Prediction of myocardial tissue loss by quantitative densitometric myocardial blush parameters following ST-elevation myocardial infarction

V. Sasi, H. Gavallér, A. Kalapos, P. Domsik, F. T. Nagy, T. Ungi, I. Ungi, T. Forster, A. Nemes

Research output: Contribution to journalArticle

Abstract

Tissue level myocardial perfusion is one of the most important prognostic factors after successful recanalisation of the occluded coronary artery in patients suffering acute ST elevation myocardial infarction (STEMI). The primary objective of the present study was to examine the relationship between videodensitometric myocardial perfusion parameters as assessed on coronary angiograms directly following successful recanalization therapy and magnetic resonance imaging (MRI)-derived myocardial tissue loss late after STEMI. The study comprised 29 STEMI patients. Videodensitometric parameter Gmax/Tmax was calculated to characterize myocardial perfusion, derived from the plateau of grey-level intensity (Gmax), divided by the time-to-peak intensity (Tmax). Myocardial loss index (MLI) was assessed by cardiac MRI following 376 ± 254 days after PCI. Results: Significant correlations could be demonstrated between MLI and Gmax (r = 0.36, p = 0.05) and Gmax/Tmax (r = 0.40, p = 0.03) using vessel masking. Using receiver operating characteristic curve analysis, Gmax/Tmax < 2.17 predicted best MLI = 0.3, 0.4, 0.5 and 0.6 with good sensitivity and specificity data, while Gmax/Tmax < 3.25 proved to have a prognostic role in the prediction of MLI = 0.7. Conclusions: Selective myocardial tissue level perfusion quantitative measurement method is feasible and can serve as a good predictor of myocardial tissue loss following STEMI and revascularization therapy.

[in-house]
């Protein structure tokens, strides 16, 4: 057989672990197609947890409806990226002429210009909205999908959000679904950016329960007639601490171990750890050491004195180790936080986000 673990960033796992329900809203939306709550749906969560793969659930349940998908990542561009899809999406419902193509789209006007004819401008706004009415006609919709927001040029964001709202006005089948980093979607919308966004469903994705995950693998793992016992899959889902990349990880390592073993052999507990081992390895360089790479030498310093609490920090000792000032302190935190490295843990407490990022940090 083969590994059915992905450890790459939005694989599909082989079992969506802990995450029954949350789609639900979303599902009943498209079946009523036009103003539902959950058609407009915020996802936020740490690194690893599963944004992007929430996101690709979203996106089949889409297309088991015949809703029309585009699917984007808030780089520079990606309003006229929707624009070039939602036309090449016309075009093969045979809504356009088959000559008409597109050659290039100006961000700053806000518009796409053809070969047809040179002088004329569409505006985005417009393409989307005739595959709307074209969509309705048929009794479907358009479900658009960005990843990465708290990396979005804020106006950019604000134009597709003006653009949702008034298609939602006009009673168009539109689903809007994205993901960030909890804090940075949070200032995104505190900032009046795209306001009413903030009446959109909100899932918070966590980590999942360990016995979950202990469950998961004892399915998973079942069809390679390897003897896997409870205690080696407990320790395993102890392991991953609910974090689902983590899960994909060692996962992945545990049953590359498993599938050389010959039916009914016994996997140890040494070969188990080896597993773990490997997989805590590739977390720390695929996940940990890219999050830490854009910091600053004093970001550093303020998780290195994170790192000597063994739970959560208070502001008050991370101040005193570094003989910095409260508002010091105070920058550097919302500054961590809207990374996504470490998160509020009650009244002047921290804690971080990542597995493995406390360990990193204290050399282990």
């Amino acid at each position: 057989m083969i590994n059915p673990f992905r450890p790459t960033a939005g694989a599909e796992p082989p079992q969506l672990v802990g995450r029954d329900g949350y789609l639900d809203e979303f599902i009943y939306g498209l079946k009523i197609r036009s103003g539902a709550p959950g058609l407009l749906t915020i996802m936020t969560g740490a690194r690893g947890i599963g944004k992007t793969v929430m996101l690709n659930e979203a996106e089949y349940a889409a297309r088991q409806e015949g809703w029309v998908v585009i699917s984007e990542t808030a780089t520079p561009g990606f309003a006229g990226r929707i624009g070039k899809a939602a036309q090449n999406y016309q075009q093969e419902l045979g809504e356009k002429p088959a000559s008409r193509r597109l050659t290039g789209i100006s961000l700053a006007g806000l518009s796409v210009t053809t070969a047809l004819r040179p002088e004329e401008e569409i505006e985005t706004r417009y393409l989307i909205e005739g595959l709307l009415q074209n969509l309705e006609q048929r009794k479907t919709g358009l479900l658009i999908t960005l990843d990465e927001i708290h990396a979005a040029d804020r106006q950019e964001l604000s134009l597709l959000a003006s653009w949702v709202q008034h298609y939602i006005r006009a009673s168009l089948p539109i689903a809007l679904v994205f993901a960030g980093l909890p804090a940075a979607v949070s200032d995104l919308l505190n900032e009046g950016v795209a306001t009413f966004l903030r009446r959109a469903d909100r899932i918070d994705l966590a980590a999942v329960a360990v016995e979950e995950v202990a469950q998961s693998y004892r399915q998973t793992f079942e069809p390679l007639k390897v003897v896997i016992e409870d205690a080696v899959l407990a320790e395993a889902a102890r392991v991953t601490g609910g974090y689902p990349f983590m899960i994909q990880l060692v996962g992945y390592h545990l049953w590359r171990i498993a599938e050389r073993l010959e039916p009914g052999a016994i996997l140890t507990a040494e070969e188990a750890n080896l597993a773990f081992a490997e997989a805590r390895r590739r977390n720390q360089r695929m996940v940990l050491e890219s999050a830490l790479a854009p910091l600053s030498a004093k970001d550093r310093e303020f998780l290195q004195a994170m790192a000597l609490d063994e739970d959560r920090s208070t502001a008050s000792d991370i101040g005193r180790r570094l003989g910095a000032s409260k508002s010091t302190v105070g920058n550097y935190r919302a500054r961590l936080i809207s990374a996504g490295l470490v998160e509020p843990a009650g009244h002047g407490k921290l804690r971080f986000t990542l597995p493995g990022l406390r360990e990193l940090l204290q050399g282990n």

Original languageEnglish
Pages (from-to)206-215
Number of pages10
JournalActa physiologica Hungarica
Volume102
Issue number2
DOIs
Publication statusPublished - Jun 2015

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Keywords

  • Blush
  • Coronary angiography
  • Densitometry
  • Myocardial infarction
  • Prediction

ASJC Scopus subject areas

  • Physiology (medical)

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